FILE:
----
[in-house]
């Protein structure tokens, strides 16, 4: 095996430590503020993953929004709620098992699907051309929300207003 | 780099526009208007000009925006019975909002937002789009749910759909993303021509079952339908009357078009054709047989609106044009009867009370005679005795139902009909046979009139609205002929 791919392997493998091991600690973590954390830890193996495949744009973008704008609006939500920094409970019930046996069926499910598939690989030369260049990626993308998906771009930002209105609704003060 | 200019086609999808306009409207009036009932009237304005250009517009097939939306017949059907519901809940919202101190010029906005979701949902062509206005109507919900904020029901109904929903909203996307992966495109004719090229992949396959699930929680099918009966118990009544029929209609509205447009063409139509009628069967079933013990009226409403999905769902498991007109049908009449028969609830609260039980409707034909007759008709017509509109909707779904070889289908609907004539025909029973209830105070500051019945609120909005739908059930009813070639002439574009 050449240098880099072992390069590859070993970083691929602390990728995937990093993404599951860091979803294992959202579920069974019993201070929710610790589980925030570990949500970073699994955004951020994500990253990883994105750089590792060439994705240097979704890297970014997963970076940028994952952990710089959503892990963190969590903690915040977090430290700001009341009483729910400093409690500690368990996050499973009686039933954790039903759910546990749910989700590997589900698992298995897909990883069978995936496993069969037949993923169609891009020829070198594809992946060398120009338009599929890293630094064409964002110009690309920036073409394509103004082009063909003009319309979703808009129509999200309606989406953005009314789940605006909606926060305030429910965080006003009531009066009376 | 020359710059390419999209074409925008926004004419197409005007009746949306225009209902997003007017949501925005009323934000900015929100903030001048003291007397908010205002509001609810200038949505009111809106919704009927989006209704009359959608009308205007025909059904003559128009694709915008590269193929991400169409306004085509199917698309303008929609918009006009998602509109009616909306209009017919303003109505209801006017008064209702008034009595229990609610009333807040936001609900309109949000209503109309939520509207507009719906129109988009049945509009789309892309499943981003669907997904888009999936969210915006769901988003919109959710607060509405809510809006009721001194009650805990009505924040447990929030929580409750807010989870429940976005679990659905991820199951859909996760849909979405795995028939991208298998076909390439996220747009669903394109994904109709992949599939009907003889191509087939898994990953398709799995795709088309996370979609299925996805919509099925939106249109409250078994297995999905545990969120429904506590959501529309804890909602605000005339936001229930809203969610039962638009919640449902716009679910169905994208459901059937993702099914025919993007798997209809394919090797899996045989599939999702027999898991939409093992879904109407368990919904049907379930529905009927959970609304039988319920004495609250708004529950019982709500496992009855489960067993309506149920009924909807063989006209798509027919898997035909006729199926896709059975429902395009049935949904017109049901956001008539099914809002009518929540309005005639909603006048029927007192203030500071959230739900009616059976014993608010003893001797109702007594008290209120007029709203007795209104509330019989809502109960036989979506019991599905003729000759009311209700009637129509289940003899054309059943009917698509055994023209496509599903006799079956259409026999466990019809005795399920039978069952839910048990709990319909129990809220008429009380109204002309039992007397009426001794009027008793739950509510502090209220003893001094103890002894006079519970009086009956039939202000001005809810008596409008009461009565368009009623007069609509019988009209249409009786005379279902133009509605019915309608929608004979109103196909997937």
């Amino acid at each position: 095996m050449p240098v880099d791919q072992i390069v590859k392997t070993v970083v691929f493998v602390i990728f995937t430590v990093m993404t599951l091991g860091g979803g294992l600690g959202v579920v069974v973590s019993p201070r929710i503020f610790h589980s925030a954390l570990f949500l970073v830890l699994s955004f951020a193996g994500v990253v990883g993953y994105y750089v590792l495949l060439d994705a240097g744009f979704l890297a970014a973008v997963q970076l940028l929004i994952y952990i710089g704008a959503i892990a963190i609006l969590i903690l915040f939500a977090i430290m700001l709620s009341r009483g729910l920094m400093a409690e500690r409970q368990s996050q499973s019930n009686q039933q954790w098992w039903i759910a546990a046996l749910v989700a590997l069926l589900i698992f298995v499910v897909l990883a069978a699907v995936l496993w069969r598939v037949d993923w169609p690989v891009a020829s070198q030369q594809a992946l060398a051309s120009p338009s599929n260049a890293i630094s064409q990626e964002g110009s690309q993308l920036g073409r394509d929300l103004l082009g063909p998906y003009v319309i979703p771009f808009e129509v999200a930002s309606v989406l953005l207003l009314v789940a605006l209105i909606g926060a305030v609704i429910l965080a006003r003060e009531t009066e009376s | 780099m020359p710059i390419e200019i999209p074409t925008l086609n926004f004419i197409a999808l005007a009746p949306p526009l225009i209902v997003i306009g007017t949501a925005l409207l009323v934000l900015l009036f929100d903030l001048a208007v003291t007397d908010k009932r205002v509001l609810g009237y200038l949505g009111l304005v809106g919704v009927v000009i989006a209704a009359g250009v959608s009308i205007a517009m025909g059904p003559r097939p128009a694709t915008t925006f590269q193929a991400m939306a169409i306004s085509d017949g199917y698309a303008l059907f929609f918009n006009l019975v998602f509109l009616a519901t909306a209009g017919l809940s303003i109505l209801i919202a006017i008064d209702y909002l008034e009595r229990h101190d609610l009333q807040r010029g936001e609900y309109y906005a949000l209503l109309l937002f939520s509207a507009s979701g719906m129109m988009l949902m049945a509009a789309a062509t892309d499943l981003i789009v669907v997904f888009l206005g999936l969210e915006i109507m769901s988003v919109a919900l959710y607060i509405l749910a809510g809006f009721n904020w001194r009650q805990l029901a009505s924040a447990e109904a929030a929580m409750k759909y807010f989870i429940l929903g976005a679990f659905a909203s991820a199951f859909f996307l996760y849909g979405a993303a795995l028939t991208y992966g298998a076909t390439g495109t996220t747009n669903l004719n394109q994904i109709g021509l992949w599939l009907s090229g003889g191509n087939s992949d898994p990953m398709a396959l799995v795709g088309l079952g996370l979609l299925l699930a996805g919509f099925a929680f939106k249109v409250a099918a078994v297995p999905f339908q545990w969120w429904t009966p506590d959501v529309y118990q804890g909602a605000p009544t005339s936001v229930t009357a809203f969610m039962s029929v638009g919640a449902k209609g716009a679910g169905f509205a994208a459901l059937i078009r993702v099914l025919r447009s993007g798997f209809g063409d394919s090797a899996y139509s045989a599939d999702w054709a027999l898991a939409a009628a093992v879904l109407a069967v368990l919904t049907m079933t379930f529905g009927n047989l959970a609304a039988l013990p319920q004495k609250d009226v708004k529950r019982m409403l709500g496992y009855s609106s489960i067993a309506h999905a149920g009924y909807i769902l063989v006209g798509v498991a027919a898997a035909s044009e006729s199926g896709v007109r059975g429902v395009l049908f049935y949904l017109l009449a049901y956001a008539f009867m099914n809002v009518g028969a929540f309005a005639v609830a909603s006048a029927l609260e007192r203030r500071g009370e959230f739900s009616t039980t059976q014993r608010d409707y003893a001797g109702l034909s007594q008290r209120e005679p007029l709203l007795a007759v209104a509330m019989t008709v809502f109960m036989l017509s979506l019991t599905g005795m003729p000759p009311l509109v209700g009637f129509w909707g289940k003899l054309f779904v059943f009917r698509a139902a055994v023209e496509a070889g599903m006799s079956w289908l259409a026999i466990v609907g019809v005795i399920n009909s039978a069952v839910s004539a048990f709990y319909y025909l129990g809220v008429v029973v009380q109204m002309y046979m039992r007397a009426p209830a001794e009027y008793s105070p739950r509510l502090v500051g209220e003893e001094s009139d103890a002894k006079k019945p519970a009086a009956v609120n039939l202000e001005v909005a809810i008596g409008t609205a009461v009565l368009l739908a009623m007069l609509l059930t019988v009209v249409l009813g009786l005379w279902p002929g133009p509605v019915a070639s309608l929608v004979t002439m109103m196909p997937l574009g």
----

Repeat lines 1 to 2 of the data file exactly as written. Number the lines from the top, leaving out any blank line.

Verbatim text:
[in-house]
């Protein structure tokens, strides 16, 4: 095996430590503020993953929004709620098992699907051309929300207003 | 780099526009208007000009925006019975909002937002789009749910759909993303021509079952339908009357078009054709047989609106044009009867009370005679005795139902009909046979009139609205002929 791919392997493998091991600690973590954390830890193996495949744009973008704008609006939500920094409970019930046996069926499910598939690989030369260049990626993308998906771009930002209105609704003060 | 200019086609999808306009409207009036009932009237304005250009517009097939939306017949059907519901809940919202101190010029906005979701949902062509206005109507919900904020029901109904929903909203996307992966495109004719090229992949396959699930929680099918009966118990009544029929209609509205447009063409139509009628069967079933013990009226409403999905769902498991007109049908009449028969609830609260039980409707034909007759008709017509509109909707779904070889289908609907004539025909029973209830105070500051019945609120909005739908059930009813070639002439574009 050449240098880099072992390069590859070993970083691929602390990728995937990093993404599951860091979803294992959202579920069974019993201070929710610790589980925030570990949500970073699994955004951020994500990253990883994105750089590792060439994705240097979704890297970014997963970076940028994952952990710089959503892990963190969590903690915040977090430290700001009341009483729910400093409690500690368990996050499973009686039933954790039903759910546990749910989700590997589900698992298995897909990883069978995936496993069969037949993923169609891009020829070198594809992946060398120009338009599929890293630094064409964002110009690309920036073409394509103004082009063909003009319309979703808009129509999200309606989406953005009314789940605006909606926060305030429910965080006003009531009066009376 | 020359710059390419999209074409925008926004004419197409005007009746949306225009209902997003007017949501925005009323934000900015929100903030001048003291007397908010205002509001609810200038949505009111809106919704009927989006209704009359959608009308205007025909059904003559128009694709915008590269193929991400169409306004085509199917698309303008929609918009006009998602509109009616909306209009017919303003109505209801006017008064209702008034009595229990609610009333807040936001609900309109949000209503109309939520509207507009719906129109988009049945509009789309892309499943981003669907997904888009999936969210915006769901988003919109959710607060509405809510809006009721001194009650805990009505924040447990929030929580409750807010989870429940976005679990659905991820199951859909996760849909979405795995028939991208298998076909390439996220747009669903394109994904109709992949599939009907003889191509087939898994990953398709799995795709088309996370979609299925996805919509099925939106249109409250078994297995999905545990969120429904506590959501529309804890909602605000005339936001229930809203969610039962638009919640449902716009679910169905994208459901059937993702099914025919993007798997209809394919090797899996045989599939999702027999898991939409093992879904109407368990919904049907379930529905009927959970609304039988319920004495609250708004529950019982709500496992009855489960067993309506149920009924909807063989006209798509027919898997035909006729199926896709059975429902395009049935949904017109049901956001008539099914809002009518929540309005005639909603006048029927007192203030500071959230739900009616059976014993608010003893001797109702007594008290209120007029709203007795209104509330019989809502109960036989979506019991599905003729000759009311209700009637129509289940003899054309059943009917698509055994023209496509599903006799079956259409026999466990019809005795399920039978069952839910048990709990319909129990809220008429009380109204002309039992007397009426001794009027008793739950509510502090209220003893001094103890002894006079519970009086009956039939202000001005809810008596409008009461009565368009009623007069609509019988009209249409009786005379279902133009509605019915309608929608004979109103196909997937």